Benjamin Folke Thomas “Modern Man” (Aveline Records, 2018)

Benjamin Folke Thomas’ musical career was kick-started when his second album – ‘Rogue State of Mind’ – caught the ear of Radio 2’s Bob Harris, who invited the Swedish troubadour to Nashville as part of BBC Introducing. An accomplished finger-picker, Thomas boasts a baritone vocal timbre that sits somewhere between Johnny Cash and Tom Petty. As a child, he was hooked on Americana by Kurt Cobain’s era-defining performance of Leadbelly’s ‘In the Pines’ on MTV Unplugged and he departed his native Gothenburg to hone his craft in the bars and clubs of London. ‘Modern Man’ was written upon his return to Sweden and, as he turns 30, sees him taking stock of his life as a singer-songwriter. 

The autobiographical nature of Thomas’ approach on this album is immediately evident on ‘One Day’ – a song where he addresses hypothetical pop stardom. The early days are dealt with in the line, “I admit I wasn’t very good, I was trying too hard to be misunderstood,” while he then goes on to imagine how success might affect him; “And I’ll become right wing – forget about the poverty and the troubles that I’ve been in.” Such an image is typical of the singer’s sardonic humour.

A range of tempos and styles are on offer; on the one hand is the poppy ‘Tasteless and Complacent,’ underpinned by its radio friendly “ooh-ooh” backing vocals, while on the other, the overdriven guitars of the epic ‘Dead Horizon,’ bring to mind Crazy Horse. However, it’s on the slower, more introspective numbers where Thomas really shines. ‘Stuff of Dreams’ focuses on a fantasy meeting with Hollywood star Paul Newman. Its conversational style perfectly suits the subject matter and lines such as “no troubles, no worries, there shall be peace and in that divine moment time will freeze” deal with ideas of afterlife. The delivery is great when it’s being sung solo, although the saccharine ‘Knockin’ on heaven’s door-esque’ backing vocals detract a little. Elsewhere, on ‘One more chance’ the singer encapsulates the insecurities of the artist, imagining how his wife will grow sick of his lack of income and leave him for someone wealthy. There is a world-weary tone that adds a real pathos to proceedings. Meanwhile, ‘Lily Like a Gunslinger’ effectively serves as a murder ballad for the #MeToo era. The genre’s norms are subverted as the female perpetrator takes revenge against her abusive husband. The line, “Now she’s stood there above him, saying wake up my friend. Please mister come back to life, so I can kill you again” brutally foregrounds how he is thoroughly deserving of his fate.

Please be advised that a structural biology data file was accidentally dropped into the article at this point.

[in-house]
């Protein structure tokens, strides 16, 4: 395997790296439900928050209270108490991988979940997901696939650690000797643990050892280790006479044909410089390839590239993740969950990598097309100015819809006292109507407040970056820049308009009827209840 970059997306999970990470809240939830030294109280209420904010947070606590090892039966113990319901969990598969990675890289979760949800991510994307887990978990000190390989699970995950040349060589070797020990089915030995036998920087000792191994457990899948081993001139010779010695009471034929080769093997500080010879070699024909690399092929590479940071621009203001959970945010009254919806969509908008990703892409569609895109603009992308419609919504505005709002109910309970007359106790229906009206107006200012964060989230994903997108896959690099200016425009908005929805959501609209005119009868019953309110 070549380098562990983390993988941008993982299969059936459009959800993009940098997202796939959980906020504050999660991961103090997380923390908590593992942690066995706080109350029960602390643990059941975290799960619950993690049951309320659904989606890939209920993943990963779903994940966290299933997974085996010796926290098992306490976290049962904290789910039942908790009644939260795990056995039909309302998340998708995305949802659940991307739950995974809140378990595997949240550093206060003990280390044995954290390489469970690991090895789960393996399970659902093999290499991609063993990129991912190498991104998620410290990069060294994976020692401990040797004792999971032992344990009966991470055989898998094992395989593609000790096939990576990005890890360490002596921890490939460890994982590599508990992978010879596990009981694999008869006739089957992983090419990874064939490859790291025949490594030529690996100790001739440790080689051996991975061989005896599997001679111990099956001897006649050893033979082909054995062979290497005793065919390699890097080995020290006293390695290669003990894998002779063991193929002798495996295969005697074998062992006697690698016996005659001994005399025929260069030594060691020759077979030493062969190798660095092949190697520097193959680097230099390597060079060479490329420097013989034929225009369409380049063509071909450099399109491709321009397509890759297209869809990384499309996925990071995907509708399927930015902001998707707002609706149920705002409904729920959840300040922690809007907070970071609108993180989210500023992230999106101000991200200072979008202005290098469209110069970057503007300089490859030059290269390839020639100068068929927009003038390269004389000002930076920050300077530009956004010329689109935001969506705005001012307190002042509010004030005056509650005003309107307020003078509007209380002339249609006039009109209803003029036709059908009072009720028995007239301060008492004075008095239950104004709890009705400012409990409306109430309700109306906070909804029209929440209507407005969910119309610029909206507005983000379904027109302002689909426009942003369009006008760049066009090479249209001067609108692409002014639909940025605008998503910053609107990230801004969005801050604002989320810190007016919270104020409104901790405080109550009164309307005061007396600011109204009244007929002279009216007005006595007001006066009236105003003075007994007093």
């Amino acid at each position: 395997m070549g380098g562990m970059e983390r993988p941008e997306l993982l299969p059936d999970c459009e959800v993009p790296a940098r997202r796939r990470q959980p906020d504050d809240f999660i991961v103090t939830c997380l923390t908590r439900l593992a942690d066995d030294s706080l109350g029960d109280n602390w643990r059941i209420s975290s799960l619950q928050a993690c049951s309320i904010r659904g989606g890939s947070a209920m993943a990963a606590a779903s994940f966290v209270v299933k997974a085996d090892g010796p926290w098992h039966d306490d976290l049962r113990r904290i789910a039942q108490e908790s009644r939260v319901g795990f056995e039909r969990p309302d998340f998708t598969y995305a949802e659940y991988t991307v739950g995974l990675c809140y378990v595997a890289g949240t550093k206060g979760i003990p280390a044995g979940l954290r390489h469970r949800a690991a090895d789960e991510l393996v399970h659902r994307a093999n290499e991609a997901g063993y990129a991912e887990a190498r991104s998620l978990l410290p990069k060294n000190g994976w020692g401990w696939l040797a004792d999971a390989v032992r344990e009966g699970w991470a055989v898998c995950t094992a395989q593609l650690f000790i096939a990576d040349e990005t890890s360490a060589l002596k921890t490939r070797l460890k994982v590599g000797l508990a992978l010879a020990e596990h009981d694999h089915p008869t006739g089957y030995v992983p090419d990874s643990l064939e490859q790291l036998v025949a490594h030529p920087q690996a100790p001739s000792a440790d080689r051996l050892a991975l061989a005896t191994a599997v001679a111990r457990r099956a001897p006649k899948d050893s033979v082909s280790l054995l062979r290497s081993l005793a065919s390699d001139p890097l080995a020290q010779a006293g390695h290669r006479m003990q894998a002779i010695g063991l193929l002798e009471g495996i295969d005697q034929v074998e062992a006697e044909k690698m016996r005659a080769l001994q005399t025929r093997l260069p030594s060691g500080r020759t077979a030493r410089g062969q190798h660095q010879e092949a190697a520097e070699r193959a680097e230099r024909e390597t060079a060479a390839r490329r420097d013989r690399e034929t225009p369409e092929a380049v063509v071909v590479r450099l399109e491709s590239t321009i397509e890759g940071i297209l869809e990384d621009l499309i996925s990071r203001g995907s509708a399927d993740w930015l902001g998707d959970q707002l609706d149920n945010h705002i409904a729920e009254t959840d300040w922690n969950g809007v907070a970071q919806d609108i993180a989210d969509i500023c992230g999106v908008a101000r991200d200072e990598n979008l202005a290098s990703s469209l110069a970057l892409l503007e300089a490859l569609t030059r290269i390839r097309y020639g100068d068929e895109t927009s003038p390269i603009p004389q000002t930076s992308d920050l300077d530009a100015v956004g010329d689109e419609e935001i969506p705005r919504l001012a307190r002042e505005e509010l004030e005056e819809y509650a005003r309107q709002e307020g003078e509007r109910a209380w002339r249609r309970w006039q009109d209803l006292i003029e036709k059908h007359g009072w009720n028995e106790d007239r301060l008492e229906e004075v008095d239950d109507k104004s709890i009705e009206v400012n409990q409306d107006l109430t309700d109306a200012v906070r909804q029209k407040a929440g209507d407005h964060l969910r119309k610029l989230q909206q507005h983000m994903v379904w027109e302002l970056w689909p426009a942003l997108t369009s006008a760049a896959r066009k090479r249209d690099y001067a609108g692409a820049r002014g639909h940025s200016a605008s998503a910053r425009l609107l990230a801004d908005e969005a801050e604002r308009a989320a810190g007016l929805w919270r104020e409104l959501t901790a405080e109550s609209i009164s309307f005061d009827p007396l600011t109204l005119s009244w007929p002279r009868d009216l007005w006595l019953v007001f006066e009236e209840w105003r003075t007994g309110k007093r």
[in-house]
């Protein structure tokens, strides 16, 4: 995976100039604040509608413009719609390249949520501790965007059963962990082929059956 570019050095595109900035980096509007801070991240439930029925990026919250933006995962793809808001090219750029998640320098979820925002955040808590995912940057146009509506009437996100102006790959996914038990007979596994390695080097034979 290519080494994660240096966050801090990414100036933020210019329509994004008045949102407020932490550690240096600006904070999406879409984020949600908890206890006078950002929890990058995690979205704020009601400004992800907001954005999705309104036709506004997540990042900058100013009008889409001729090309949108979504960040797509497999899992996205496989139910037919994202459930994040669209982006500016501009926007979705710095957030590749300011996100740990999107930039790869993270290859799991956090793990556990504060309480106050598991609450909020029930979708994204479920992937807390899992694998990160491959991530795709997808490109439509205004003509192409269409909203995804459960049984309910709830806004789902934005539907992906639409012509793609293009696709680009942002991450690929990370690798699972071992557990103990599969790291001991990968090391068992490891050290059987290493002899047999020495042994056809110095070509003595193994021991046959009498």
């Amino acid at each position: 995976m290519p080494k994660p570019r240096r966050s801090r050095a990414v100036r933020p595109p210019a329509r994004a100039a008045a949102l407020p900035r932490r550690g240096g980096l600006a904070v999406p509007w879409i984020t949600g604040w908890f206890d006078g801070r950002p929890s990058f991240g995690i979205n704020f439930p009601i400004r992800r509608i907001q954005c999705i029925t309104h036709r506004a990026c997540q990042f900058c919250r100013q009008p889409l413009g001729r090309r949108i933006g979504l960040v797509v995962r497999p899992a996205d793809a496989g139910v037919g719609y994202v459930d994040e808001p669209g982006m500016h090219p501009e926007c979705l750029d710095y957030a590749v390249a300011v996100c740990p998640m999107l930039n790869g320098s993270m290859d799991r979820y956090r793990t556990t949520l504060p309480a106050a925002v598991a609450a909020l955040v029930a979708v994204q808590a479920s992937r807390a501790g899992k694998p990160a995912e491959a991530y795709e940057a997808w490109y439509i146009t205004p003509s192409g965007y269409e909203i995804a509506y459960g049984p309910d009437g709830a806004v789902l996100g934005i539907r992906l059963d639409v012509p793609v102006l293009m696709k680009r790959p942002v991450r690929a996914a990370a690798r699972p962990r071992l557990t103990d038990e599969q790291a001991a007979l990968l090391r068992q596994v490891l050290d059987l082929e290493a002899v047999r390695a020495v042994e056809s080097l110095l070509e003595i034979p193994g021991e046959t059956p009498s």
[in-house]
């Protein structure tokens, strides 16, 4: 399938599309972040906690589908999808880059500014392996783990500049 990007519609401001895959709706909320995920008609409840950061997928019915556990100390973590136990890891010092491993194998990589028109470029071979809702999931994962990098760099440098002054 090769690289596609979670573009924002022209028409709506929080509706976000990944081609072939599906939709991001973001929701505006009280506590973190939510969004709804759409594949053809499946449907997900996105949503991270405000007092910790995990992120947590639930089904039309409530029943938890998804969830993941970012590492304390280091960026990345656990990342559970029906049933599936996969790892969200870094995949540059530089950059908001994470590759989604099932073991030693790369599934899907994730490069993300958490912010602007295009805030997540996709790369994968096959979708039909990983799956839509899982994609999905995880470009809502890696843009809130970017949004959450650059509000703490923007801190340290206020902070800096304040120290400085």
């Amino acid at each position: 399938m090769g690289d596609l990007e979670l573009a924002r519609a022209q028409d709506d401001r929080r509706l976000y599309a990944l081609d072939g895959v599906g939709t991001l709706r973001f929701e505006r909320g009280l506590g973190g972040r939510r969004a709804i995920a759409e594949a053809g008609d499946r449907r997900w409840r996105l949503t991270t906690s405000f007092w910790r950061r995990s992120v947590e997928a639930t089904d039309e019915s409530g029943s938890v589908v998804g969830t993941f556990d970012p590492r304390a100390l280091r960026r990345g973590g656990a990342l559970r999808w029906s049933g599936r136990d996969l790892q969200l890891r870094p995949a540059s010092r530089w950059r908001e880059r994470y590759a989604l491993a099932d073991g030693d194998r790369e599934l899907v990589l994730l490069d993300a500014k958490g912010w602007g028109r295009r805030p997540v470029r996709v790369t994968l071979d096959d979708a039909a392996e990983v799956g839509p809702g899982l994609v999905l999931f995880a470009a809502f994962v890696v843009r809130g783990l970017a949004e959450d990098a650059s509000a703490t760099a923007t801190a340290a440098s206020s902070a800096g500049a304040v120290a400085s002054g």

This is definitely a good album and Thomas portrays the inner turmoil of a songwriter’s mind very effectively. The best tracks are the introspective ones and, while the anguish of the faster tracks is appealing, one can’t help thinking he’s holding back a little on them vocally. If he cuts loose and really howls a little more on his next album then it might just end up being a classic…

Author: Rich Evans

I am a Devon-based fan of all things Americana. As a former singer-songwriter I did lots of playing – these days I do lots of listening. My favourite artists are The Jayhawks, Gram Parsons and Townes Van Zandt.

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